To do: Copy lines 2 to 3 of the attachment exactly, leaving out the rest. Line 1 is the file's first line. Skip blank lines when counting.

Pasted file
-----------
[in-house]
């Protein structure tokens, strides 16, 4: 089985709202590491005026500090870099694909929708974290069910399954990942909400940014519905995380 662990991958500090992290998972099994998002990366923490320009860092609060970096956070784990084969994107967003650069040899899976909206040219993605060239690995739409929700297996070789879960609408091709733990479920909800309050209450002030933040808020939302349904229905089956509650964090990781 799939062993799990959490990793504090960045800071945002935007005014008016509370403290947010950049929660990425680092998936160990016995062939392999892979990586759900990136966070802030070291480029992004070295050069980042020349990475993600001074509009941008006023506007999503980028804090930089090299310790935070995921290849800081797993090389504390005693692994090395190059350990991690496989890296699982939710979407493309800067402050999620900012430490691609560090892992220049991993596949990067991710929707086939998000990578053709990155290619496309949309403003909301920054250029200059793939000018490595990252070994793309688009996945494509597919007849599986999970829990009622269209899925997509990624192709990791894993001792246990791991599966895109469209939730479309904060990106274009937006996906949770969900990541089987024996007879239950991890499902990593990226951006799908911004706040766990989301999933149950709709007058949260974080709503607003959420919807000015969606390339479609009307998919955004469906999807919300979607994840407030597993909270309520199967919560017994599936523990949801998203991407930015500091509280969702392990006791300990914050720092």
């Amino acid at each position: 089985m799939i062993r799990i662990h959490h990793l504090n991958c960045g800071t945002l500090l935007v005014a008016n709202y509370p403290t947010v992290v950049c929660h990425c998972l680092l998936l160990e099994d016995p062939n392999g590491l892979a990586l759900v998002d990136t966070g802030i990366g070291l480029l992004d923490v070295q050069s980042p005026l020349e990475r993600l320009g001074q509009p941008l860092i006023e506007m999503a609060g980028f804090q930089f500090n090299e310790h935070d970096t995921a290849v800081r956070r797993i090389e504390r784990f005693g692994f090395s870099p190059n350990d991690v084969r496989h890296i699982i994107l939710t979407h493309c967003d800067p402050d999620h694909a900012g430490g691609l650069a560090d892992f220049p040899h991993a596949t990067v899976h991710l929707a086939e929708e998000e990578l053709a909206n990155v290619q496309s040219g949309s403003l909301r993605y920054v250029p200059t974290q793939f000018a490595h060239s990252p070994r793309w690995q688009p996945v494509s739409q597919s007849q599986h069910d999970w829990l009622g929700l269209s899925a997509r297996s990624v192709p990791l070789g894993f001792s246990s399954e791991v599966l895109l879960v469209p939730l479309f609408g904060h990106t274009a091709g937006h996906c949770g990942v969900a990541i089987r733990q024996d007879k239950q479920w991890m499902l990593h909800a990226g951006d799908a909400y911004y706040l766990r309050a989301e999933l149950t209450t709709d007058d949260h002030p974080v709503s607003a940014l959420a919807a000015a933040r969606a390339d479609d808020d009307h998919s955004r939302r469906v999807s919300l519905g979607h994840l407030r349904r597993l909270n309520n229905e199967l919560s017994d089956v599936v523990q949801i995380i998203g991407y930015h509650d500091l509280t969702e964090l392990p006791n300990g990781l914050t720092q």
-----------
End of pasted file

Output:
């Protein structure tokens, strides 16, 4: 089985709202590491005026500090870099694909929708974290069910399954990942909400940014519905995380 662990991958500090992290998972099994998002990366923490320009860092609060970096956070784990084969994107967003650069040899899976909206040219993605060239690995739409929700297996070789879960609408091709733990479920909800309050209450002030933040808020939302349904229905089956509650964090990781 799939062993799990959490990793504090960045800071945002935007005014008016509370403290947010950049929660990425680092998936160990016995062939392999892979990586759900990136966070802030070291480029992004070295050069980042020349990475993600001074509009941008006023506007999503980028804090930089090299310790935070995921290849800081797993090389504390005693692994090395190059350990991690496989890296699982939710979407493309800067402050999620900012430490691609560090892992220049991993596949990067991710929707086939998000990578053709990155290619496309949309403003909301920054250029200059793939000018490595990252070994793309688009996945494509597919007849599986999970829990009622269209899925997509990624192709990791894993001792246990791991599966895109469209939730479309904060990106274009937006996906949770969900990541089987024996007879239950991890499902990593990226951006799908911004706040766990989301999933149950709709007058949260974080709503607003959420919807000015969606390339479609009307998919955004469906999807919300979607994840407030597993909270309520199967919560017994599936523990949801998203991407930015500091509280969702392990006791300990914050720092």
């Amino acid at each position: 089985m799939i062993r799990i662990h959490h990793l504090n991958c960045g800071t945002l500090l935007v005014a008016n709202y509370p403290t947010v992290v950049c929660h990425c998972l680092l998936l160990e099994d016995p062939n392999g590491l892979a990586l759900v998002d990136t966070g802030i990366g070291l480029l992004d923490v070295q050069s980042p005026l020349e990475r993600l320009g001074q509009p941008l860092i006023e506007m999503a609060g980028f804090q930089f500090n090299e310790h935070d970096t995921a290849v800081r956070r797993i090389e504390r784990f005693g692994f090395s870099p190059n350990d991690v084969r496989h890296i699982i994107l939710t979407h493309c967003d800067p402050d999620h694909a900012g430490g691609l650069a560090d892992f220049p040899h991993a596949t990067v899976h991710l929707a086939e929708e998000e990578l053709a909206n990155v290619q496309s040219g949309s403003l909301r993605y920054v250029p200059t974290q793939f000018a490595h060239s990252p070994r793309w690995q688009p996945v494509s739409q597919s007849q599986h069910d999970w829990l009622g929700l269209s899925a997509r297996s990624v192709p990791l070789g894993f001792s246990s399954e791991v599966l895109l879960v469209p939730l479309f609408g904060h990106t274009a091709g937006h996906c949770g990942v969900a990541i089987r733990q024996d007879k239950q479920w991890m499902l990593h909800a990226g951006d799908a909400y911004y706040l766990r309050a989301e999933l149950t209450t709709d007058d949260h002030p974080v709503s607003a940014l959420a919807a000015a933040r969606a390339d479609d808020d009307h998919s955004r939302r469906v999807s919300l519905g979607h994840l407030r349904r597993l909270n309520n229905e199967l919560s017994d089956v599936v523990q949801i995380i998203g991407y930015h509650d500091l509280t969702e964090l392990p006791n300990g990781l914050t720092q």